Well this one is a bit of a sad story.  After re-reading this I had wanted to touch up a few things and clean up a couple areas where I actually stopped writing in mid-sentence for some reason but realized that my original Word doc had mysteriously vanished and was missing from all of my backups.  Oops.  So then I tried converting the PDF into an editable format and doing some heart surgery but I’m sad to report the patient didn’t make it…  There were simply too many goofy PDF-to-Word formatting gremlins to deal with.  Bottom line is this: I have to re-post the original version with all of its flaws, so please excuse me for that.

This was my first foray into “Savage Worlds in Space”; my obligatory Star Trek homage.  The original title was Spaced Out and I imagined it as being a much more anarchic take on the traditionally staid Star Trek formula: a setting where Mirror, Mirror is the prime reality.  Over time I backed off of this quite a bit and ended up delivering something much more by the numbers.  I still like to believe that players will feel encouraged to run unorthodox crews and to try wacky stuff within the framework I provided, but I think I could have pushed myself a bit more here.  It needed to be a bit more Space Pirate and a bit less Federation, but oh well.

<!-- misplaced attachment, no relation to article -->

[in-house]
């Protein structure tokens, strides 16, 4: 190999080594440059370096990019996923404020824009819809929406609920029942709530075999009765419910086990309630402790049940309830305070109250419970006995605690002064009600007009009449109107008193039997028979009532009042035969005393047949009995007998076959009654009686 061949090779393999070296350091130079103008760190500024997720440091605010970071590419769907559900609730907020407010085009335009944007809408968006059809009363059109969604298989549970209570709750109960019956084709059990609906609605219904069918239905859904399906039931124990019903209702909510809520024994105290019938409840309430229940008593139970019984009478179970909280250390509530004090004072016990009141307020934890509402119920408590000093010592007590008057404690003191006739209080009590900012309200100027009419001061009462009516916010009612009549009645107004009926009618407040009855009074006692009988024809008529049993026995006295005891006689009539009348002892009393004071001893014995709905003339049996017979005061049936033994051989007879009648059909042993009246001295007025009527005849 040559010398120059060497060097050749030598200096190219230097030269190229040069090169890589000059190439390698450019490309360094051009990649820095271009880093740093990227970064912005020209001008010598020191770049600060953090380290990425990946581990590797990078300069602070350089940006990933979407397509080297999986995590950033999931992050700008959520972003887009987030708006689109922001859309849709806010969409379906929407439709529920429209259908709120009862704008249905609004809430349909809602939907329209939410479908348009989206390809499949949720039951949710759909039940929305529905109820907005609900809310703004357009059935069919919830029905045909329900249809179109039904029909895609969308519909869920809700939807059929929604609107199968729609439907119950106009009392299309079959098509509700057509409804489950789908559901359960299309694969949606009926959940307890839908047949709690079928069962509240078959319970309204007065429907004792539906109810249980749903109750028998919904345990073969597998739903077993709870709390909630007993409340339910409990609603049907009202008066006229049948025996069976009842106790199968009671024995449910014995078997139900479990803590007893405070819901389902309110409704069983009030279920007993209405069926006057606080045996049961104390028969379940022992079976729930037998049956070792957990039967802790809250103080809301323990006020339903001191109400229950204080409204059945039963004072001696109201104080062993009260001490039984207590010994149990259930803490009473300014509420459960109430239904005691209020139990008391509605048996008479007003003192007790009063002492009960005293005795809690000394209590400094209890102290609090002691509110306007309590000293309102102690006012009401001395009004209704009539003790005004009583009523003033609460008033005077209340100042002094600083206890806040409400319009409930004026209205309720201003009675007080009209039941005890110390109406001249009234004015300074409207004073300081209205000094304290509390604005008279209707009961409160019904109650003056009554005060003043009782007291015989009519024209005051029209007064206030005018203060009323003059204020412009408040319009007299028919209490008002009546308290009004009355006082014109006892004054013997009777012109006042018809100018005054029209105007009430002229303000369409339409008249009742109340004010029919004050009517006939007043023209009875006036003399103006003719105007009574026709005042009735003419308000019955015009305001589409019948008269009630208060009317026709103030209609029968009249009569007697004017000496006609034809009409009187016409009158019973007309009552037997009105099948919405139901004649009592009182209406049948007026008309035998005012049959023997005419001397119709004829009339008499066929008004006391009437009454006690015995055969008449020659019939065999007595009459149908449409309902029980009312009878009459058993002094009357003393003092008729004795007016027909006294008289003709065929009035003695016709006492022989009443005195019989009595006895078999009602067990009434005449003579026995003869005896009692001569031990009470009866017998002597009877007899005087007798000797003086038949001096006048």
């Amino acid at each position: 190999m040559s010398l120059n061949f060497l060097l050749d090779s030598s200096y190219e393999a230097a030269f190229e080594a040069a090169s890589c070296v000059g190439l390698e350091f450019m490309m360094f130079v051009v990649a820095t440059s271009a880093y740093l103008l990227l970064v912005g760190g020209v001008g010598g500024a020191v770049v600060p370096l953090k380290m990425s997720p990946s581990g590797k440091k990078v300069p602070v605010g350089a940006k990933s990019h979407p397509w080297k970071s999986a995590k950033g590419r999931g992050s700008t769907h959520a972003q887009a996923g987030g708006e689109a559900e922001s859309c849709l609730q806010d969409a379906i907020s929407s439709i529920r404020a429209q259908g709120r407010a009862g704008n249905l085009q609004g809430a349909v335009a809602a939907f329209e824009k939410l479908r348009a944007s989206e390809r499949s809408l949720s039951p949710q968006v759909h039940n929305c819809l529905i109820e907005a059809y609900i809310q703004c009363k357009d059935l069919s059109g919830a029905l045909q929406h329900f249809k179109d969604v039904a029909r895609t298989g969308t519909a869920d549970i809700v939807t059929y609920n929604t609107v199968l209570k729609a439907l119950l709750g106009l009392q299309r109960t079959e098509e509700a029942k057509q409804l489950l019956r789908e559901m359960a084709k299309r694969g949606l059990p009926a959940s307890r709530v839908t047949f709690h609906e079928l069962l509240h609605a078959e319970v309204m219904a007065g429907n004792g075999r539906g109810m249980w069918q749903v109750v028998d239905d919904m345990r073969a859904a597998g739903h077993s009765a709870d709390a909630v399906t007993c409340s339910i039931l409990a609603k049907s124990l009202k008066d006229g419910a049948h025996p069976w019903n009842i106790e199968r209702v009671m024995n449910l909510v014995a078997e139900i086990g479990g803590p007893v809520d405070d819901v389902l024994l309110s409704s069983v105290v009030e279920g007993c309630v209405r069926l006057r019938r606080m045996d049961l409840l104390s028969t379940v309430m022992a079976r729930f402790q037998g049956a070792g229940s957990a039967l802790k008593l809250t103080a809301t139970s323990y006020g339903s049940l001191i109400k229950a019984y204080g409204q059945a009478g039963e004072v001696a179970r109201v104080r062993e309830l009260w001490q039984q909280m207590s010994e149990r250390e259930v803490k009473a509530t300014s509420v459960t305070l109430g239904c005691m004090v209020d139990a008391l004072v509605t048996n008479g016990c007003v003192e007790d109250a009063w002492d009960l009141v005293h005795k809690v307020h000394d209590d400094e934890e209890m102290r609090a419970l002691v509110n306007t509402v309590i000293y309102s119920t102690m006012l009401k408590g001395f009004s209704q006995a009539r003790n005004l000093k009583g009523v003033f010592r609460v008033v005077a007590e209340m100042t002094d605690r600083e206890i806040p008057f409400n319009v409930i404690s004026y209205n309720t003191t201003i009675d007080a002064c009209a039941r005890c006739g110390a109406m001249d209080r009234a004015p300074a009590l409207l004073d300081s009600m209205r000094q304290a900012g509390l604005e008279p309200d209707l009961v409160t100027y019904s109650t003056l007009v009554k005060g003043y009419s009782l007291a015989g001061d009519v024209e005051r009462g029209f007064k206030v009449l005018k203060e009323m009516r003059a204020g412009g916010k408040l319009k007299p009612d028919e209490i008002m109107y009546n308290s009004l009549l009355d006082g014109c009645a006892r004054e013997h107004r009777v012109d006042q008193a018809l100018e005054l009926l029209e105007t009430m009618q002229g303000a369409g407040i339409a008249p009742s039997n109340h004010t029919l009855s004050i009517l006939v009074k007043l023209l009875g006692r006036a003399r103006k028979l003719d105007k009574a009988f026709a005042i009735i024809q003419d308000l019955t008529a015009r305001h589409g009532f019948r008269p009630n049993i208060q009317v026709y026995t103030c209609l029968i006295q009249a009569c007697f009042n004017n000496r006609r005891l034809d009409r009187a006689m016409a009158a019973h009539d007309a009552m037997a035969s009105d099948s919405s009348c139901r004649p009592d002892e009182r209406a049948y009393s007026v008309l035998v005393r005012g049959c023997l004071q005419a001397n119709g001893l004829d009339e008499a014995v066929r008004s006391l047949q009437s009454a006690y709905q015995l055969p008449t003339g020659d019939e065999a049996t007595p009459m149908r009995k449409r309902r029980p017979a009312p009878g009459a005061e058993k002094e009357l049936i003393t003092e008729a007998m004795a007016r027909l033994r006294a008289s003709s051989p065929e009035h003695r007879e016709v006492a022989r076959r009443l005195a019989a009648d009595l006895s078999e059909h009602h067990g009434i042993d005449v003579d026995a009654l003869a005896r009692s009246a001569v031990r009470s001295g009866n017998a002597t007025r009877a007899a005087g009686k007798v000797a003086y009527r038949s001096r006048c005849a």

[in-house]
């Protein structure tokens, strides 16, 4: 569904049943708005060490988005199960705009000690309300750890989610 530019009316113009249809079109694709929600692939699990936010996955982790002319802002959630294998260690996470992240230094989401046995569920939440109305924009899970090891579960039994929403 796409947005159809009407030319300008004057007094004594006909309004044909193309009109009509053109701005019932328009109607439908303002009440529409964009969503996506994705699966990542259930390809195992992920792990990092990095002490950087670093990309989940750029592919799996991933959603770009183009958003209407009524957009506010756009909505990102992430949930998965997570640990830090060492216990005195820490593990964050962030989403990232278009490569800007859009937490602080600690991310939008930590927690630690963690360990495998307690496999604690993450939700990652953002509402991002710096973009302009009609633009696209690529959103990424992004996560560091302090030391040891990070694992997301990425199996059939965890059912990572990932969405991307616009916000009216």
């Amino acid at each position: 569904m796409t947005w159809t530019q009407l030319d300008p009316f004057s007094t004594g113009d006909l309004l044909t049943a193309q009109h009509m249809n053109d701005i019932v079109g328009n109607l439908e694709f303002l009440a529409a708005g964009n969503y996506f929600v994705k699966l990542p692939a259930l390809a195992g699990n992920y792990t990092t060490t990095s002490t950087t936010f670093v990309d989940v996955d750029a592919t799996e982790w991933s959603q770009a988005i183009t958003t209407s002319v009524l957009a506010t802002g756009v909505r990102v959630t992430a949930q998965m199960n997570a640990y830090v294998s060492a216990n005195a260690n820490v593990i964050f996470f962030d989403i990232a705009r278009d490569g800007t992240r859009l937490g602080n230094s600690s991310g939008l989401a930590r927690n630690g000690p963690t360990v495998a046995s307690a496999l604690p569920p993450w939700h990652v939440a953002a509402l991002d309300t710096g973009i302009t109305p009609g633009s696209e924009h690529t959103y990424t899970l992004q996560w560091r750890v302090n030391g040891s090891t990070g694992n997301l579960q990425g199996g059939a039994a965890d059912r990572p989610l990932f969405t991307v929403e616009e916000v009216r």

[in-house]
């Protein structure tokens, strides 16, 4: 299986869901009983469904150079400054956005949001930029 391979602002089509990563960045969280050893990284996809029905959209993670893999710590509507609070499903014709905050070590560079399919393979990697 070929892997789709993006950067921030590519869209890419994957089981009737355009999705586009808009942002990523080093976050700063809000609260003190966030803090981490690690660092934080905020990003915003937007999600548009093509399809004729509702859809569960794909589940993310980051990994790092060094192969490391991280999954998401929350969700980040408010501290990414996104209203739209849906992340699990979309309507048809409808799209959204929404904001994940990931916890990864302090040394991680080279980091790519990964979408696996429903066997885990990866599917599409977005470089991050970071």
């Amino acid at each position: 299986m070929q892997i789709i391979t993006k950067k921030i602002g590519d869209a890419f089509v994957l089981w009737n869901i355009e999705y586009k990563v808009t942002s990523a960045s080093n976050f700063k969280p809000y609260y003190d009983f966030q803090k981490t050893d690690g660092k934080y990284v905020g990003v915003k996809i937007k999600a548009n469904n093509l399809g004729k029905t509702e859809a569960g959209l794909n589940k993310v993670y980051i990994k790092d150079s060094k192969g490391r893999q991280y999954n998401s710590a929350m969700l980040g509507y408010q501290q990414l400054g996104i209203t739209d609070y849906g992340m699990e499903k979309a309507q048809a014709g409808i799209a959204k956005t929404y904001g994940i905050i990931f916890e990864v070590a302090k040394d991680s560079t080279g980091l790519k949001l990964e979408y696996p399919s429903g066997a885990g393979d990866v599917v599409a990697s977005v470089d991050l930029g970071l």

I do go a bit table-heavy in this one, but I was really enjoying the process of coming up with different gear by tech level.  Also: more randomizers!  I love randomizers.  The concept was that this setting would be very episodic in nature and not campaign based at all, so that you’d sit down for a session and just whip up some encounters on the fly, keeping both the Gamers and the Game Master on their toes.

Mechanically the bit I’m most proud of here is the way I envisioned Ship Combat.  Even though I don’t think I quite pull it off, I love the idea of the players taking on the roles of the bridge crew and performing individual actions that can either synergize with or neutralize what their companions are doing.  Thematically I think it fits very well with the idea of a “Red Alert” situation in your typical Star Trek episode.


On a related note: if you haven’t tried the mobile game Spaceteam, I’d encourage you to grab 3 friends and take a look at it.  It’s very much in the spirit of what I imagined a Sector Zero game session would be like.